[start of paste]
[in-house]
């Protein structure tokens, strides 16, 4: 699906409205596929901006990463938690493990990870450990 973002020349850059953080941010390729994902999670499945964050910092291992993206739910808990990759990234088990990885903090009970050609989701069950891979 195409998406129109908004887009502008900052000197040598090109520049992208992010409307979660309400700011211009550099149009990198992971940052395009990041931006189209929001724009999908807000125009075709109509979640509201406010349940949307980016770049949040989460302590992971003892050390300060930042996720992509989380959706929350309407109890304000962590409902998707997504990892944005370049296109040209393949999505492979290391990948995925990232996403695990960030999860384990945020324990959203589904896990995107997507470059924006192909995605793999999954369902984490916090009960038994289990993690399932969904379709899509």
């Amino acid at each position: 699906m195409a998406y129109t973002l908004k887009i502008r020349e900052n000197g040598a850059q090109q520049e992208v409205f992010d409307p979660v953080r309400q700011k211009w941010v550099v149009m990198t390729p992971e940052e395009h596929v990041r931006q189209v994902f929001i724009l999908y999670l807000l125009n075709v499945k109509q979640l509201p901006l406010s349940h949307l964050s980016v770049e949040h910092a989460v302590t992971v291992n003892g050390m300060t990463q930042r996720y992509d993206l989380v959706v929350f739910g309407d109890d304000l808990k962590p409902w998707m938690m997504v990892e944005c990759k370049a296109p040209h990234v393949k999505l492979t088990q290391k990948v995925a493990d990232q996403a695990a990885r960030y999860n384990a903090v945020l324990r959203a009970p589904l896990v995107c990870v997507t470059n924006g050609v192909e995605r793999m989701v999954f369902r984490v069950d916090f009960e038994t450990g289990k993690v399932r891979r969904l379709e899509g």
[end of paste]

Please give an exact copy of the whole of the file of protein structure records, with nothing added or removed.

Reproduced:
[in-house]
């Protein structure tokens, strides 16, 4: 699906409205596929901006990463938690493990990870450990 973002020349850059953080941010390729994902999670499945964050910092291992993206739910808990990759990234088990990885903090009970050609989701069950891979 195409998406129109908004887009502008900052000197040598090109520049992208992010409307979660309400700011211009550099149009990198992971940052395009990041931006189209929001724009999908807000125009075709109509979640509201406010349940949307980016770049949040989460302590992971003892050390300060930042996720992509989380959706929350309407109890304000962590409902998707997504990892944005370049296109040209393949999505492979290391990948995925990232996403695990960030999860384990945020324990959203589904896990995107997507470059924006192909995605793999999954369902984490916090009960038994289990993690399932969904379709899509």
């Amino acid at each position: 699906m195409a998406y129109t973002l908004k887009i502008r020349e900052n000197g040598a850059q090109q520049e992208v409205f992010d409307p979660v953080r309400q700011k211009w941010v550099v149009m990198t390729p992971e940052e395009h596929v990041r931006q189209v994902f929001i724009l999908y999670l807000l125009n075709v499945k109509q979640l509201p901006l406010s349940h949307l964050s980016v770049e949040h910092a989460v302590t992971v291992n003892g050390m300060t990463q930042r996720y992509d993206l989380v959706v929350f739910g309407d109890d304000l808990k962590p409902w998707m938690m997504v990892e944005c990759k370049a296109p040209h990234v393949k999505l492979t088990q290391k990948v995925a493990d990232q996403a695990a990885r960030y999860n384990a903090v945020l324990r959203a009970p589904l896990v995107c990870v997507t470059n924006g050609v192909e995605r793999m989701v999954f369902r984490v069950d916090f009960e038994t450990g289990k993690v399932r891979r969904l379709e899509g």